Edition V15N02 | Year 2010 | Editorial What’s new in DInterviewistry | Pages 20 to 23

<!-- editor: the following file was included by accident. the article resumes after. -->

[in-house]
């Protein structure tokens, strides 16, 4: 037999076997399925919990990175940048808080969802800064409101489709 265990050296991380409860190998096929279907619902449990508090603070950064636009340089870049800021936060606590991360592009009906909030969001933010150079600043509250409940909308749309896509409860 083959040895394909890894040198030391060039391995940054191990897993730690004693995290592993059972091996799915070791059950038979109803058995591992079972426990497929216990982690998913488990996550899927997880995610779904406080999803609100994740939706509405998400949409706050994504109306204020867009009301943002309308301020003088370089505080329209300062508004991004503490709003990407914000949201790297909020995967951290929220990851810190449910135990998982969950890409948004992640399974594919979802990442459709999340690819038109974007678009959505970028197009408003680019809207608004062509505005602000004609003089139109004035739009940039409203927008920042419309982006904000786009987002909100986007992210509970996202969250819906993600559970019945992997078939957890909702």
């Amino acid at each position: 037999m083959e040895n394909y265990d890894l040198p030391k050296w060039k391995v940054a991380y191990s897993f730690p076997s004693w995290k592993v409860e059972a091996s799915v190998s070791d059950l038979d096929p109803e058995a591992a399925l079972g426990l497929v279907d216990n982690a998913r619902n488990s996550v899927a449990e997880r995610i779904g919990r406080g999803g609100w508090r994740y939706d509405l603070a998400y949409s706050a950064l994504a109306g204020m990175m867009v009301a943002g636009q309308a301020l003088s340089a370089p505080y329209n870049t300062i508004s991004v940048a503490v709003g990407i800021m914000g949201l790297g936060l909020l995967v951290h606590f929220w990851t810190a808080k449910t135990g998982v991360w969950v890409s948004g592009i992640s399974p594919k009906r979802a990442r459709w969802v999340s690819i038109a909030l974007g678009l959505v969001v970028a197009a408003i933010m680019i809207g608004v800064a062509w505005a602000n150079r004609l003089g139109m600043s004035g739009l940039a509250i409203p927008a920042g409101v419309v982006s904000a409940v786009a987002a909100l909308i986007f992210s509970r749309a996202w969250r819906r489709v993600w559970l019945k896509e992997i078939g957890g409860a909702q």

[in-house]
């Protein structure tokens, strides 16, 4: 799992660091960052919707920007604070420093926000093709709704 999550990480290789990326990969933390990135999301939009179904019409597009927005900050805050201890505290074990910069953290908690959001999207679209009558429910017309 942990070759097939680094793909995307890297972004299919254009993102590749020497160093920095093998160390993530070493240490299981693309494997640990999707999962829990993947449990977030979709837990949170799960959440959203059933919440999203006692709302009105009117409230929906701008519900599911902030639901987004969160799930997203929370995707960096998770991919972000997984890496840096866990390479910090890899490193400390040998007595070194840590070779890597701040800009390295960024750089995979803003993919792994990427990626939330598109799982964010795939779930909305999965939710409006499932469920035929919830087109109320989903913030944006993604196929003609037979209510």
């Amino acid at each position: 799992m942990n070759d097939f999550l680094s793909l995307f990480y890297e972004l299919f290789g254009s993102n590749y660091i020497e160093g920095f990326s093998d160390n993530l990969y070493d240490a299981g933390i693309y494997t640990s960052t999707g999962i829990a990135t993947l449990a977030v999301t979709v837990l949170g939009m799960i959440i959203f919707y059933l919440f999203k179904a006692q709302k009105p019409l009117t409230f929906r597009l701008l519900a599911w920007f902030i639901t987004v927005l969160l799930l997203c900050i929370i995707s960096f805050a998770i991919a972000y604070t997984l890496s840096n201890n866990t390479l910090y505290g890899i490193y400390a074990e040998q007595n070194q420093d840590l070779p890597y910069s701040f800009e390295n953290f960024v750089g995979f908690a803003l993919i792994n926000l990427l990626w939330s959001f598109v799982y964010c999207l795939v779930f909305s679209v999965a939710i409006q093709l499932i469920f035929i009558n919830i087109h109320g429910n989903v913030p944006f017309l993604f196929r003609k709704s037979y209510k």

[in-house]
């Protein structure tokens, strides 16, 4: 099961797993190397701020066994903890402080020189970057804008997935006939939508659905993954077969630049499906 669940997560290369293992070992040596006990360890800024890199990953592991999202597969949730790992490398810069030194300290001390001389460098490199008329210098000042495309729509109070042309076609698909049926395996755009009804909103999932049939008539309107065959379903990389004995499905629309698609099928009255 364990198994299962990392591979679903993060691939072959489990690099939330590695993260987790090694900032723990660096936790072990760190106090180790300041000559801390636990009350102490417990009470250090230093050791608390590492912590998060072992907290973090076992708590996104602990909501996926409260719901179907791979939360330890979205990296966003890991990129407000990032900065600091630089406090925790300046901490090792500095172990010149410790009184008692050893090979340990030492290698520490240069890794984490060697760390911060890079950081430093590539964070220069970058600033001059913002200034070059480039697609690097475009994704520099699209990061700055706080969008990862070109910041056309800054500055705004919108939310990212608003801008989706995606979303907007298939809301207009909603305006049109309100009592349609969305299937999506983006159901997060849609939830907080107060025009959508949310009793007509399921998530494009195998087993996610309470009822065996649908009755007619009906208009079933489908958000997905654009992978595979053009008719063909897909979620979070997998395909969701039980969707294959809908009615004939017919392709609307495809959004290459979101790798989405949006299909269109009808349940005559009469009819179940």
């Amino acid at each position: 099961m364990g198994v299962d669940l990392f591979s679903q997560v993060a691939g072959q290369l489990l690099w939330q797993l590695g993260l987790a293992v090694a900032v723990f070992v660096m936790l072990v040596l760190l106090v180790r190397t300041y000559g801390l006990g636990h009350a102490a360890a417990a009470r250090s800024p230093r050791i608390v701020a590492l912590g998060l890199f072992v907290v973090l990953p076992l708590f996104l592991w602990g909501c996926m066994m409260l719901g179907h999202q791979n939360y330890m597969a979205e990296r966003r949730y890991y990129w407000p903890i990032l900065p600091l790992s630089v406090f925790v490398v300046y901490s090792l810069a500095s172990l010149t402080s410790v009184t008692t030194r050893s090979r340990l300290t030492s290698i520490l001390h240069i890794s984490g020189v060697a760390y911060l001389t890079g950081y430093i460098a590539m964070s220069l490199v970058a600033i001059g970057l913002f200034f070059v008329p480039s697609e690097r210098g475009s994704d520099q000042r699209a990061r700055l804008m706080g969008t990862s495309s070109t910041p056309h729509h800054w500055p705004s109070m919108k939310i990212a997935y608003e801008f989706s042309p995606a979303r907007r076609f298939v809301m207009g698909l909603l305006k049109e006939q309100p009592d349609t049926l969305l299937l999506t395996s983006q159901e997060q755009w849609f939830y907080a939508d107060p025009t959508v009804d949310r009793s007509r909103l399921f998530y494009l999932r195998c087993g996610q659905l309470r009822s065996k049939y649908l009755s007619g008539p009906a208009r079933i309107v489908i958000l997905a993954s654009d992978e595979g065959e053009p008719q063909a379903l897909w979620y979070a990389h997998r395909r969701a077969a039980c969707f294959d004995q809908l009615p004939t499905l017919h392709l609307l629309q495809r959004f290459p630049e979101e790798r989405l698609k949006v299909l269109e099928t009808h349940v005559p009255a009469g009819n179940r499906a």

Digital photography has become ubiquitous in modern society and its importance in dentistry is unquestionable.3,4,5,9 This assertion is confirmed by the fact that the 2009 Nobel Prize in Physics was awarded to the inventors of the charge coupled device (CCD).10 Although this technology dates back to the 1970s and the first digital camera was launched in the market in the 1990s, the clinical use of this tool in dental offices has become a reality in the early 21st century.5,11 CCD allows users to view photographs on the spot, eliminating film and film development costs while systematic image management can be performed in the clinic. These features have combined to make this novel digital system extremely attractive.3,6 Another advantage lies in CCDs image manipulation and editing capabilities, which streamline interpersonal communication, ensuring successful results. 2,8 Figures 1 and 2 show examples of digital manipulation assisting in outcome prediction and clinical procedure planning, respectively. Although historically the introduction of this resource in dental practice is a recent phenomenon, digital cameras have become commonplace in most orthodontic offices. However, increasing market pressures to sell modern cameras with higher resolutions pose some important questions: Whats new in digital photography? Are the latest cameras that boast more and more megapixels (MP) our best choice? Whats the best suited resolution for orthodontic photography? Due to the lack of literature in this area, it might prove convenient to provide some clarification so that orthodontists can learn about the technical and scientific reasons for taking advantage, as much as possible, of the benefits of digital photography.